2. Social media studies linked overuse to depression and anxiety, especially in youth. The constant pull of information emerging from Instagram, Tik Tok, Snapchat, etc., confuses the brain with the overstimulating flow of information. This causes what's called fight or flight mode. Constantly putting your body under extreme stress causes a consistent state of stress and anxiety, which may lead to depression. An article on the Effects of Social Media on Teenagers, lists "cyberbullying, body image issues, and tech addiction" as detrimental effects caused by social media.

Teenage years are some of the most vulnerable in a person's lifespan. Teens still must learn their views on the world and themselves. They are extremely vulnerable to the opinions of others and feel pressure from seeing people's posts, comparing themselves, and worrying about others' perceptions. Especially on social media apps like Instagram, sharing pictures, seeing other people through filters and edits, and relying on likes for affirmation can, overtime, cause severe self-image damage. Social media is not all negative, it can be inspiring and healthy to be connected to people all over that have the same interests and values. A few things to do to help your child keep their social media experience a positive one are:

a. Talk to your child about their experience on social media. Having a conversation about the positive and negative experiences on social media can help you to give your child the tools that they need to keep positivity in their social media use.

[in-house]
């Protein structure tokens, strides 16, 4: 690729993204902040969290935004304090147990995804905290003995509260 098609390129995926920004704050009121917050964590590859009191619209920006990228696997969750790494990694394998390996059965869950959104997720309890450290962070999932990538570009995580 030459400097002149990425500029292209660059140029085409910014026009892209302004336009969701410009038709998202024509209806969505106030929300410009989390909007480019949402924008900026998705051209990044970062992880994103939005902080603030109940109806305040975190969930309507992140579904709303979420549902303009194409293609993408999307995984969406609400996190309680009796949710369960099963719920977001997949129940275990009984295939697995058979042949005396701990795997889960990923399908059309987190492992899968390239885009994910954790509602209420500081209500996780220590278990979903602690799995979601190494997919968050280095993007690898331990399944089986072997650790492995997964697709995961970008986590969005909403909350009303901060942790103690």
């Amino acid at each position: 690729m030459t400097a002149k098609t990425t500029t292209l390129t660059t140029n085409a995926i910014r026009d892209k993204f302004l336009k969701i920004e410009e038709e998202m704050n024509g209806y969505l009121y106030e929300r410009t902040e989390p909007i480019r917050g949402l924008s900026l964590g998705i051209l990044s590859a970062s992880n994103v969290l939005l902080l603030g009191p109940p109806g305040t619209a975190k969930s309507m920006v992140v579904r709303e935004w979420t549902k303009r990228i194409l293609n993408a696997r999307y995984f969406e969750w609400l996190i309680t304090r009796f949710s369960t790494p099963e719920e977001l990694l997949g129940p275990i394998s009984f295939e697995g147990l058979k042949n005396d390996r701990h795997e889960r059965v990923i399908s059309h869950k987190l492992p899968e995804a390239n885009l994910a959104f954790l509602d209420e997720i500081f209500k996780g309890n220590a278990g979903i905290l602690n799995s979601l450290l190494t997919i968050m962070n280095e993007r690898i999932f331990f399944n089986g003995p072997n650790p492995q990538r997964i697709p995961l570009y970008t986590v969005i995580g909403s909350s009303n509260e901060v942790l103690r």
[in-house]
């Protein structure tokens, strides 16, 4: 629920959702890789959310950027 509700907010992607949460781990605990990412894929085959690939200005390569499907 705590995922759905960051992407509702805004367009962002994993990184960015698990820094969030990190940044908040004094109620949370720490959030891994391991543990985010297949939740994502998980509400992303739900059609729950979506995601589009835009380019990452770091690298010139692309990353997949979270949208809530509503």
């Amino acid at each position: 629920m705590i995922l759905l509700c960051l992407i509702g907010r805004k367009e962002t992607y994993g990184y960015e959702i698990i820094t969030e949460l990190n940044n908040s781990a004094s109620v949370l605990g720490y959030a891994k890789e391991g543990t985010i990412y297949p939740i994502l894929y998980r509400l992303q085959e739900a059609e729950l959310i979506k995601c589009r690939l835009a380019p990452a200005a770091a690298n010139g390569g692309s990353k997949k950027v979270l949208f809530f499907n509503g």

b. Teach them to manage their screen time. There are plenty of apps to track how much time is spent on social media, and teaching your child to use these will help them to stay in charge of their device use.
3. Managing notifications is a great tool to teach your kids so they only pick up their phones for good reasons. I have turned off notifications for everything except for messages and phone calls, and I have noticed that I barely look at my phone anymore. I used to pick it up every time I got a notification for an email or ad. When it wasn't important, I'd end up opening and scrolling Instagram after seeing a notification.
4. Taking technology breaks can be a great way to keep your technology use a positive experience.
a. Blocking off a few hours a day to turn everything off can free you up to get things done and check in with yourself.
b. Leaving your phone out of the bathroom can give you a few seconds to relax and be unreachable.
c. Have a room that you keep tech-free.
5. Creating family standards for technology use is a great way to pass on good habits to your kids. The example you set will help your kid use technology well. If they see you reaching for your phone all the time, they will do the same, if you treat it as just a helpful tool, they will see that.
a. Try having designated tech use areas that everyone sticks to. Maybe you keep laptop and TV use to just the common spaces.
b. If you have times blocked off to be tech free, make it a family rule that everyone observes.

Technology is a useful tool, and teaching teens to use it well will help them make sure that it does not negatively affect their lives. Putting your phone in airplane mode, buying an alarm, moving apps from the home screen, turning on the greyscale, and using focus mode are a few more ways to build intentionality in your phone use.

Hannah Renouard

Hannah Renouard

Hannah Renouard earned her B.A. in Liberal Arts from Wyoming Catholic College in 2020 and has worked as a freelance editor ever since. While earning her degree, Hannah minored in outdoor education and became a backpacking instructor. Hannah constantly looks for new places to adventure and travel to every chance she gets.